26th August

  • Der Spiegel interviews Libya’s prime minister.
  • Libyan parliament rejected the leadership of the UN-backed government on Monday.
  • Marine helicopter gunships entered the fight against the Islamic State in Libya.
  • The Nigerian military claims to have killed several Boko Haram commanders, with their leader perhapsfatally wounded.
  • The vigilantes helping to defeat Boko Haram may be Nigeria’s next security threat.
  • The UN says that 49,000 children suffering acute malnutrition in Nigeria’s Borno state will die this year if not helped.
  • A militant appeared in the International Criminal Court to account for the destruction of Timbuktu’s mausoleums.
  • An Al-Shabaab attack on a Somali beach restaurant kills 8.
  • Rebuilding peace in the Central African Republic.
  • Former South Sudanese VP and rebel leader Riek Machar is reportedly in Khartoum for medical attention.
  • Attacks have intensified in Yemen and civilians arepaying the price. The UN High Commissioner for Human Rights has called for an independent probe into war crimes there.
  • Doctors Without Borders withdrew staff from six Yemeni hospitals after strikes.
  • Long read: When it comes to extremism, Saudis are “both the arsonists and the firefighters.”
  • Israel launched up to 50 strikes on Hamas positions after a rocket attack hit the city of Sderot, an especially harsh response that breaks the ongoing pattern of retaliation.
  • The Israeli military cleared itself of wrongdoing during the 2014 Gaza War.
  • Palestinian journalist Omar Nazzal was supposed to be released this week but his detention without charge or trial was extended.
  • A truck bomb hit a police checkpoint in the Turkish town of Cizre this morning, with 11 fatalities reported so far.
  • Turkish parliament approved a deal to normalize relations with Israel.
  • “…[I]t is now impossible to deny that the Syrian regime has repeatedly used industrial chlorine as a weapon against its own people.”
  • Turkish troops shelled U.S.-backed Kurdish militia fighters in northern Syria on Thursday.
  • Syrian rebels retook the town of Jarablus with the assistance of US aircraft and Turkish tanks. The US and Turkey are currently in the midst of a joint operation in northern Syria.
  • Turkey’s plans for a Syria offensive may have been significantly slowed by the coup.
  • Life expectancy has fallen by six years in Syria since the start of the civil war.
  • Long read: Why the war in Syria keeps getting worse.
  • Little Omran is hardly alone––85,000 children live under siege in Aleppo.
  • Kurdish forces are battling Assad’s army for the town of Hasakeh.
  • A former detainee in Syria’s notorious Saydnaya Prisontells his story.
  • The Daraya suburb of Damascus surrendered to government forces, striking an evacuation deal.
  • Iraqi forces retook the town of Qayara from the Islamic State.
  • The Iraqi parliament voted to sack the defense minister ahead of an offensive to take Mosul.
  • Years of war have resulted in considerable air pollutionin Iraq, with major health consequences for its children.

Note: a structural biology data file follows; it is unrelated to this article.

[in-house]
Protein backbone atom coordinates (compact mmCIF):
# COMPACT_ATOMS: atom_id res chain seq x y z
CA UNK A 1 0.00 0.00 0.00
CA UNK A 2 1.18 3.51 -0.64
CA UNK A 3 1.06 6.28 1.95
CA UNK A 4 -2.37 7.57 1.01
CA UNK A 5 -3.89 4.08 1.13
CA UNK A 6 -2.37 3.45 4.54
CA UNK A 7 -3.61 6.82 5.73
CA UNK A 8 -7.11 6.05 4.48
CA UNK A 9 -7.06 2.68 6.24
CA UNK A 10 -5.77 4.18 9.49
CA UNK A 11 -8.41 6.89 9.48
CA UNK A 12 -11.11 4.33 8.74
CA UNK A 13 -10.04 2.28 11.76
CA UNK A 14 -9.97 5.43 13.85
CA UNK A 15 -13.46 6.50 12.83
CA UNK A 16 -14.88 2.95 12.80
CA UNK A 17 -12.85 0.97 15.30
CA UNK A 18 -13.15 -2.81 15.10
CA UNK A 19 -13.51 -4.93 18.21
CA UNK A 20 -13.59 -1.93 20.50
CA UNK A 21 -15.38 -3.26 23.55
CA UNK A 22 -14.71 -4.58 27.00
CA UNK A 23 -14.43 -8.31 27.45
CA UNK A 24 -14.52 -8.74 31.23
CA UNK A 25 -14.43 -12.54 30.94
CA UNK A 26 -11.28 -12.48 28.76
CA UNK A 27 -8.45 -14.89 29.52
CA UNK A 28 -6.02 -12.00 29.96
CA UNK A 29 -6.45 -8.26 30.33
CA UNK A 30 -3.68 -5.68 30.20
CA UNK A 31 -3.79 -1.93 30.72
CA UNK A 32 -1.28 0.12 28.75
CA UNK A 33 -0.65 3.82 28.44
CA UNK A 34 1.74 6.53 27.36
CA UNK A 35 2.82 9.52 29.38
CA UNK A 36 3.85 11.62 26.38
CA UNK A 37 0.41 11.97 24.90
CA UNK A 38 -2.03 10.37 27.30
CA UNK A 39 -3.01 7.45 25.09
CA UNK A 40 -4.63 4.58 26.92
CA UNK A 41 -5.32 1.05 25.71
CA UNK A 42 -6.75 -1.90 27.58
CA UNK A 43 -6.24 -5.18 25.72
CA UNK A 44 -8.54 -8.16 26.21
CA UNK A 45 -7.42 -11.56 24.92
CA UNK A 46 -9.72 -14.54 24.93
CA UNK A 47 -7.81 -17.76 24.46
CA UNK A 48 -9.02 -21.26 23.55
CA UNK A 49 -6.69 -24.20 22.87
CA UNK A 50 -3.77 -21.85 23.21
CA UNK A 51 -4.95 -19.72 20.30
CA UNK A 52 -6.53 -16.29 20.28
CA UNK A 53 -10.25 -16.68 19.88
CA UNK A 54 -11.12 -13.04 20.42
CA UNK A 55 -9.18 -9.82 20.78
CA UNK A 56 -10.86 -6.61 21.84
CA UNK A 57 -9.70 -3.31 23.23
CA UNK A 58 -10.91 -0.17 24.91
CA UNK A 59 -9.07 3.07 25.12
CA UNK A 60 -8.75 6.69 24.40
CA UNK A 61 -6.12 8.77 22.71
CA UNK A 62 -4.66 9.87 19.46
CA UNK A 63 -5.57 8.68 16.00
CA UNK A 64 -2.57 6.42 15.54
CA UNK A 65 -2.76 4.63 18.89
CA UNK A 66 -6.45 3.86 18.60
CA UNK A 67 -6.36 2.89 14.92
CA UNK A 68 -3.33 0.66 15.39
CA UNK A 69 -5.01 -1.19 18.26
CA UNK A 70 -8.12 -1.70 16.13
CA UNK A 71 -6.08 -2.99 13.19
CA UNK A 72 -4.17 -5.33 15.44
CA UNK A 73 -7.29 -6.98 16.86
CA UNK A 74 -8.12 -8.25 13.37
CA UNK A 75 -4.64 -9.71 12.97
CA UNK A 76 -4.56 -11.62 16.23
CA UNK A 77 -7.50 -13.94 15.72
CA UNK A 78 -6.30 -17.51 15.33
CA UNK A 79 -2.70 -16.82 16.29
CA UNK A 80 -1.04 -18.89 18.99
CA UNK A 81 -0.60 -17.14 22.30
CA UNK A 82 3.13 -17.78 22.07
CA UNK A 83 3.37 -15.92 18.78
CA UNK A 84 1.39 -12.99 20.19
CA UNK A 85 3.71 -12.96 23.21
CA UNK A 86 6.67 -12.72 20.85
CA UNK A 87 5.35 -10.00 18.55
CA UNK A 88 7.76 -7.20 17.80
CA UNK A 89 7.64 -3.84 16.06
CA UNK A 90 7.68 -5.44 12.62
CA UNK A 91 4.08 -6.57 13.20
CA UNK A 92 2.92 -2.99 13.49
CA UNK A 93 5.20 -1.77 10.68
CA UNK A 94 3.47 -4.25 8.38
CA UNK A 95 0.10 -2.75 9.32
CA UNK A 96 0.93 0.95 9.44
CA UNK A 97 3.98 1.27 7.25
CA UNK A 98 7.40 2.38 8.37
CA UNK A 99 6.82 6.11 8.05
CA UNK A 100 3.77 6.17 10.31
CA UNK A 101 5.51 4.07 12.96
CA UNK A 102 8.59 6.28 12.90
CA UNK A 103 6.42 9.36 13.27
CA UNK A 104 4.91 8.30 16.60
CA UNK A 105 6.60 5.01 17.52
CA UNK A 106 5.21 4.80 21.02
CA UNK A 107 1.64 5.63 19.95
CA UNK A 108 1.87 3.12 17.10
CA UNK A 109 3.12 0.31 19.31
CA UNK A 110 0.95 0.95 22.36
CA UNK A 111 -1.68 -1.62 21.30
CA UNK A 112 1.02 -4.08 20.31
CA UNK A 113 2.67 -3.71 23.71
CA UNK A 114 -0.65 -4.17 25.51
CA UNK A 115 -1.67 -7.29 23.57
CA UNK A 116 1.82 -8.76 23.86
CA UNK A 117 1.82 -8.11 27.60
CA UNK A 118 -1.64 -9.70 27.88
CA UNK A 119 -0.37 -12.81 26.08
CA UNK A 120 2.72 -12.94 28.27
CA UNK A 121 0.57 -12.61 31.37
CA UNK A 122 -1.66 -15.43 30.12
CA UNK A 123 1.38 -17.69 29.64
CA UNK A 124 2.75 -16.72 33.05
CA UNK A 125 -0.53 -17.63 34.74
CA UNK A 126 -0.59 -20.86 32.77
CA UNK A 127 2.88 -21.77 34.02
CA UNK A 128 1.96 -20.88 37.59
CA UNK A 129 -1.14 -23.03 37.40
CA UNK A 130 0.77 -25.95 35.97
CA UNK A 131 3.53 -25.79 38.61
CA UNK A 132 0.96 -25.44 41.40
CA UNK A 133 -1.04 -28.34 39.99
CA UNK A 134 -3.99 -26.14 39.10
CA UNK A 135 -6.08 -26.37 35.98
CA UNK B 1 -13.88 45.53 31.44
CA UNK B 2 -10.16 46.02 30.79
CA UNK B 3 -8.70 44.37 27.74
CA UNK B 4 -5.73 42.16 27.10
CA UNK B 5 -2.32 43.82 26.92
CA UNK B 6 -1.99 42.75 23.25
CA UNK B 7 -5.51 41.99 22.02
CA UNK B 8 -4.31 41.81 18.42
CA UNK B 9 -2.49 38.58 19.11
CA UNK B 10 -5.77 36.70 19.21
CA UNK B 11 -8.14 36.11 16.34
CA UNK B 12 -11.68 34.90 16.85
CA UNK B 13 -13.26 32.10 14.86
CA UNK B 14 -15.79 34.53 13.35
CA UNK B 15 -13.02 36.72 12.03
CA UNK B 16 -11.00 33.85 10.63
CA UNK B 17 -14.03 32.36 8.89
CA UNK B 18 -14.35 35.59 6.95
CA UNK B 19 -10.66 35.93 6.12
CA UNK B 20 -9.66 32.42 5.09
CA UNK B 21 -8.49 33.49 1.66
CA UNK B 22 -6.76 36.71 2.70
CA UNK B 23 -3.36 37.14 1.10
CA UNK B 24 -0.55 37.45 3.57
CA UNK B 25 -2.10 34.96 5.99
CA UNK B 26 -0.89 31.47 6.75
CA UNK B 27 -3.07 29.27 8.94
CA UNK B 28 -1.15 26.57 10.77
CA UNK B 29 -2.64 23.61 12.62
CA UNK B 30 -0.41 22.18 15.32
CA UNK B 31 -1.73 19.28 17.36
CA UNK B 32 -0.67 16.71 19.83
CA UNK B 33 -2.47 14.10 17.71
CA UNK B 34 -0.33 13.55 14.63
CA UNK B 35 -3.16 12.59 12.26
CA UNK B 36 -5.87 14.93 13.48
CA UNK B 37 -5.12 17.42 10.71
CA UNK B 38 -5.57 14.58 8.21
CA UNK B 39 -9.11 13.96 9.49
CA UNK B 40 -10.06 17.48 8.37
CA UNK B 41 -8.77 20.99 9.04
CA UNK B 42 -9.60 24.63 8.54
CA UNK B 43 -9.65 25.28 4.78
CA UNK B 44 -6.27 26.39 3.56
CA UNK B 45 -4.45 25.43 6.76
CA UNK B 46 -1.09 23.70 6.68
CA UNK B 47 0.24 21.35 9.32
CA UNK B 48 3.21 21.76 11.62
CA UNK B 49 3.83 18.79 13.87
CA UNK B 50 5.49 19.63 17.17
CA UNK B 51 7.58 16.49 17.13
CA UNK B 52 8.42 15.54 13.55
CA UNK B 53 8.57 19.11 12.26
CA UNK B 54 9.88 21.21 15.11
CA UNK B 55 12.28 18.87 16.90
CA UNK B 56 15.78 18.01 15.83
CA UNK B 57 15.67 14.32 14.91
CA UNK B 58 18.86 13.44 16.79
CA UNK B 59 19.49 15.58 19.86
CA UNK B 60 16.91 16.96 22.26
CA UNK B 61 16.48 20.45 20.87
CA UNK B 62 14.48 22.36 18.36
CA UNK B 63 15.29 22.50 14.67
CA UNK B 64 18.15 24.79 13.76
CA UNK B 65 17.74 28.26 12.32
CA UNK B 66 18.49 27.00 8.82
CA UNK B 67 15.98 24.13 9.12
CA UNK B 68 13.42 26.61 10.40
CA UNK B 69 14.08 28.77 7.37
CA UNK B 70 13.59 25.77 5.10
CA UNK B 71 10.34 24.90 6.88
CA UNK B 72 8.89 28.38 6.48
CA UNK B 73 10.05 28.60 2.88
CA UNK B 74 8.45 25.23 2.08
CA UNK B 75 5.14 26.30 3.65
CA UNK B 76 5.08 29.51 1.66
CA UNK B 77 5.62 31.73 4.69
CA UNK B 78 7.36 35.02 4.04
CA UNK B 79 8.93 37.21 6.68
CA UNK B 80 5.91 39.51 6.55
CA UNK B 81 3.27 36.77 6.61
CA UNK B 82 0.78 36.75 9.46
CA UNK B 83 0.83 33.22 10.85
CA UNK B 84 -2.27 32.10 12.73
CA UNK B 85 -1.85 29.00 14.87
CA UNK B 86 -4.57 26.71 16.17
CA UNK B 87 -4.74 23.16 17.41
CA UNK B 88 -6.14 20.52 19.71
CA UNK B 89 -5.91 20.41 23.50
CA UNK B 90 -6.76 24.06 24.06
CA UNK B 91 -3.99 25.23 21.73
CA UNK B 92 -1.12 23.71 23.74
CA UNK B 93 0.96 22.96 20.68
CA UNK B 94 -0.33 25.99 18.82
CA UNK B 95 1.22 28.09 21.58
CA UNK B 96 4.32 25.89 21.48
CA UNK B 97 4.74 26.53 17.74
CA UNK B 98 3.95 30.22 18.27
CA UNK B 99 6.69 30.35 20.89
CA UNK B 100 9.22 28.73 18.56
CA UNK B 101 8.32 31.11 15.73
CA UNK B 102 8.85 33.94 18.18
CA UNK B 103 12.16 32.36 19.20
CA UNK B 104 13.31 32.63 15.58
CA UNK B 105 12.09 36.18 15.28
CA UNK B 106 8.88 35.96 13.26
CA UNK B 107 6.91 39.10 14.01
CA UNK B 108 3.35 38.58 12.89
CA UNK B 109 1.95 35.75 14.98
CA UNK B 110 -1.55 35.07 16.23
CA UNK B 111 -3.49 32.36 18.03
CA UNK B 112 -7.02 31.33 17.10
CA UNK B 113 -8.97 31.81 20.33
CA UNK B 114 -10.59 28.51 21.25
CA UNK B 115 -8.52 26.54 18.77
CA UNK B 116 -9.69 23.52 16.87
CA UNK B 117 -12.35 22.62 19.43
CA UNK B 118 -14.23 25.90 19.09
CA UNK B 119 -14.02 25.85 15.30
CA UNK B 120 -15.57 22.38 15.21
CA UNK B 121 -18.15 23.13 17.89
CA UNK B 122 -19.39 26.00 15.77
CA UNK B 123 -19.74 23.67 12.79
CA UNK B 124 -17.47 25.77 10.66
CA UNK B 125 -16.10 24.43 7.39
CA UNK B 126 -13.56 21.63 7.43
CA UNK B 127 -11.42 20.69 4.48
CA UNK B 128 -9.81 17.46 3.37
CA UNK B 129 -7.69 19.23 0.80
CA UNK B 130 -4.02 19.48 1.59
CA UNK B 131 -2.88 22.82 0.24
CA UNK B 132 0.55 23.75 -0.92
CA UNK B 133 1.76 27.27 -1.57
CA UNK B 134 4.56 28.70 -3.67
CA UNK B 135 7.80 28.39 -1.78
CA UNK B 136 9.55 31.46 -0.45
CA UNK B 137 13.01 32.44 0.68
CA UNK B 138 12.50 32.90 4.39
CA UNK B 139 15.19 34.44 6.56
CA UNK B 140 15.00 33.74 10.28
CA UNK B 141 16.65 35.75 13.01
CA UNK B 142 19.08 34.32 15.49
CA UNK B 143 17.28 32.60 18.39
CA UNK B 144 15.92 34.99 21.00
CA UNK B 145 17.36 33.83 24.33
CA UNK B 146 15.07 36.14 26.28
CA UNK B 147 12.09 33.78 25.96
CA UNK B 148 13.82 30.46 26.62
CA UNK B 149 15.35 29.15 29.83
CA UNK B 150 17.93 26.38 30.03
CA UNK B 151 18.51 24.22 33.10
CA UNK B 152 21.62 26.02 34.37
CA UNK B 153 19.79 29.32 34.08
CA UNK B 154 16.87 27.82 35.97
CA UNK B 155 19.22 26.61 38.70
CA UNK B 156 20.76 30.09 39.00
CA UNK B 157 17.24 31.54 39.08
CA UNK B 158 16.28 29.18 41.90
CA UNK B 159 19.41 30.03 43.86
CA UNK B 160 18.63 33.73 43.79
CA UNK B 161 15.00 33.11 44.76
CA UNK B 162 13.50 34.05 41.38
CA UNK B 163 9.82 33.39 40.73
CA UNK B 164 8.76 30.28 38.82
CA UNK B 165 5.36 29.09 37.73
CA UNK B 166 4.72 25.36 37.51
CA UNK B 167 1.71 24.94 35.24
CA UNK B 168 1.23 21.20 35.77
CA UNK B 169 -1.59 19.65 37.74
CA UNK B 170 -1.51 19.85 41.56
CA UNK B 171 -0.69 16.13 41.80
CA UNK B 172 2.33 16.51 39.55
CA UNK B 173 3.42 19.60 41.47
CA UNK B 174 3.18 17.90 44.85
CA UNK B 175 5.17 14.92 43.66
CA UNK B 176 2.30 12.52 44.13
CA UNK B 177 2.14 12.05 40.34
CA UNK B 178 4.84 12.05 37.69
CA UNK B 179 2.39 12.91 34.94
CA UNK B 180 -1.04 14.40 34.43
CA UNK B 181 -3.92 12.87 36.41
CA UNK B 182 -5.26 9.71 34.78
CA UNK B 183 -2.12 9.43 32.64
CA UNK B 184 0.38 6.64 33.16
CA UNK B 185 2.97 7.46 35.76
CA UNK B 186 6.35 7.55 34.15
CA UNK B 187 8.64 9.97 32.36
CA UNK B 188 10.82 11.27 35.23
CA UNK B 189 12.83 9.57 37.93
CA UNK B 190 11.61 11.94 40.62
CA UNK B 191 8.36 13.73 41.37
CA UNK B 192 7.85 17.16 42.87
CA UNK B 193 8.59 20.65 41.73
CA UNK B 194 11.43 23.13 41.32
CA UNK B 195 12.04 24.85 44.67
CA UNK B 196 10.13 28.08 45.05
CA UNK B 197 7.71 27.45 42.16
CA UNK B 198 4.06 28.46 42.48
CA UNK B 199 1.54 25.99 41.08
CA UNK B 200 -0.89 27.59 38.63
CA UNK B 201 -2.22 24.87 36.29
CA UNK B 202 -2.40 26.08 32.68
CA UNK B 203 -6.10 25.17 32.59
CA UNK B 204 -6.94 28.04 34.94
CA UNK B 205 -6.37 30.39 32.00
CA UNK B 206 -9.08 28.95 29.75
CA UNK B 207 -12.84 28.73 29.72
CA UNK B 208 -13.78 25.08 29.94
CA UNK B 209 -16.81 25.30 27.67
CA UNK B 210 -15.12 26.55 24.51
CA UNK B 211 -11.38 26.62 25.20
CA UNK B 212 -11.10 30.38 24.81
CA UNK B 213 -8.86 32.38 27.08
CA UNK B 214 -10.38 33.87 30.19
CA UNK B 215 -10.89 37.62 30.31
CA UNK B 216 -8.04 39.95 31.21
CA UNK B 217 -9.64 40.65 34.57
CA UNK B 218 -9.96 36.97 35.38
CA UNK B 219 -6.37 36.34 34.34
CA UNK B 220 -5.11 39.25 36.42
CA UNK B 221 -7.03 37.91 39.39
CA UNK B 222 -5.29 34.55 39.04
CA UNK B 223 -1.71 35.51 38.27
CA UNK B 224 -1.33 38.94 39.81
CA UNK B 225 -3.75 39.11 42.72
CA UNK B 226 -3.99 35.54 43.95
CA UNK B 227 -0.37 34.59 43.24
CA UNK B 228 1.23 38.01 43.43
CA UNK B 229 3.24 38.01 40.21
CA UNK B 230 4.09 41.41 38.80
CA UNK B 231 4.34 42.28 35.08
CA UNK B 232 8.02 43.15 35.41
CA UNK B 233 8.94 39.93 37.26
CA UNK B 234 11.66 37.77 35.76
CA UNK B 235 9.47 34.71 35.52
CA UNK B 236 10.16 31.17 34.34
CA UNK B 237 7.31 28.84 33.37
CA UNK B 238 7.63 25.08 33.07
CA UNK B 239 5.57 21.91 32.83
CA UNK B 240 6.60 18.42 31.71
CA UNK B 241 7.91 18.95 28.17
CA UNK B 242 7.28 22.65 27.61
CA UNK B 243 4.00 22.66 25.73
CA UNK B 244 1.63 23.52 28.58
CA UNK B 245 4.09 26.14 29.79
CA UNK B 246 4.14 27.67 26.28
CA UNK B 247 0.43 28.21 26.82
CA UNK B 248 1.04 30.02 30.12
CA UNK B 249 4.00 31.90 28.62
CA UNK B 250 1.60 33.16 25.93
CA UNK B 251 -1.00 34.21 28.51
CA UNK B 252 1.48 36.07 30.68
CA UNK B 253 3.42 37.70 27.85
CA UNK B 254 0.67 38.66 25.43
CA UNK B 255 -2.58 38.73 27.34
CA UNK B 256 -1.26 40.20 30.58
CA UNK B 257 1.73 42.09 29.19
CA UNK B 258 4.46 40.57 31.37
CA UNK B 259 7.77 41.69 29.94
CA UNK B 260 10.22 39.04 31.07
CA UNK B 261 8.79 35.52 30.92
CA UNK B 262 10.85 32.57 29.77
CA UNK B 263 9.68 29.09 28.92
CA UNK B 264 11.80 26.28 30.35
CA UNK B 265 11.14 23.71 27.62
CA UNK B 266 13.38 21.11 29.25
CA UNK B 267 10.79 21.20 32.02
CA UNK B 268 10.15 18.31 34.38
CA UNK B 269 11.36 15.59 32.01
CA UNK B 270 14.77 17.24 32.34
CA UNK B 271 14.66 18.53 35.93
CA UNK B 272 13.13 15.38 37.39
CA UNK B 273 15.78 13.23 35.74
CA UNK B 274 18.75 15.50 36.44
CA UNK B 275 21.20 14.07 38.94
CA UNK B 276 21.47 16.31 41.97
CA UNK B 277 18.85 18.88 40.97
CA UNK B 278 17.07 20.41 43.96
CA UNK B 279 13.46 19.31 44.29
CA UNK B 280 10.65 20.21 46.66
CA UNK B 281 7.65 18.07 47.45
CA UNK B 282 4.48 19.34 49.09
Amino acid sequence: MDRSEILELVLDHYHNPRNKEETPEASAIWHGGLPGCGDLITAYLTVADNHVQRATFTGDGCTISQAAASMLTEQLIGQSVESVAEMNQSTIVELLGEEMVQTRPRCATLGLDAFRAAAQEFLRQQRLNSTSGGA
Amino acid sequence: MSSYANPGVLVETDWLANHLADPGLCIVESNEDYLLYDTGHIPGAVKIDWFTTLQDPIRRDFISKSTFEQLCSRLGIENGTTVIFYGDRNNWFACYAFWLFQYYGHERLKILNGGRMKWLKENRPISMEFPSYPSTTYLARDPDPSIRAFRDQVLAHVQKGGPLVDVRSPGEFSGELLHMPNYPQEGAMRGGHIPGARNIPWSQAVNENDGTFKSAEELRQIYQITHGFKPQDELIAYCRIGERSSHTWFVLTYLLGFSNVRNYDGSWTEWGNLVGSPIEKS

• Iraq hung 36 men convicted of involvement in the 2014 Speicher massacre of hundreds of Shi’a recruits near Tikrit.
  • Detentions, torture and massacres of Sunni civilians by Shi’ite militias during the recapture of Fallujah show the lack of US control over the groups.
  • Iran released the first photos of its newly minted Bavar 373 system––the country’s first domestically-built long-range missile defence system.
  • The UAE bought expensive Israeli spyware to hack and monitor a dissident’s iPhone.
  • Russia’s use of an Iranian airbase as a launch for attacks in Syria is halted “for now.”
  • Iranian naval boats and American warships had four confrontations in the Persian Gulf in the past week.
  • A militant attack on Kabul’s American University left 16 dead and 53 wounded. The Taliban also destroyed a school for the blind in the course of their assault.
  • Afghan photographer Massoud Hossaini gives his firsthand account of the attack.
  • The US lost track of hundreds of thousands of guns in Iraq and Afghanistan.
  • US military and economic aid to Pakistan has decreasedmeasurably in recent years as the relationship shifts.
  • The South Korean army is allowing women into its Ranger school for the first time.
  • Philippine troops killed 11 Abu Sayyaf militants following the group’s beheading of a captive.
  • Bahrun Naim, acting as a regional coordinator for the Islamic State in Indonesia, is inspiring radicalization and building a network of extremism.
  • Ukraine marked 25 years of independence.
  • in pictures: Kiev’s revolutionary graffiti
  • Ukrainian photojournalists are questioning the veracity of war photograph from the defense ministry that seems just too good to be true.
  • Belgium asked the NSA for assistance with its four-month manhunt for Paris attacker Salah Abdeslam.
  • Some in France, like Sarkozy, favor bans enacted on burkinis, ostensibly to make people feel safer. These recent “security” measures have resulted in some cringeworthy images of policemen forcing a woman to undress in the name of keeping the beach safe and unprovocative.
  • Colombia and the FARC rebels reached a historic peace agreement. Huge as this news is, the accord will not be final until Colombians, who may balk at concessions made to the rebel group, vote to approve it in October.
  • A human rights trial in Argentine federal court resulted in 38 convictions (and 5 acquittals) of former military officers for involvement in murders, torture and disappearances during the country’s dictatorship.
  • Long reads: The city of Baltimore is employing an expansive, secret, military-grade system of aerial surveillance, a version of a system previously put to use in Iraq.
  • The US released an unclassified profile of Guantánamo detainee Abu Zubaydah.

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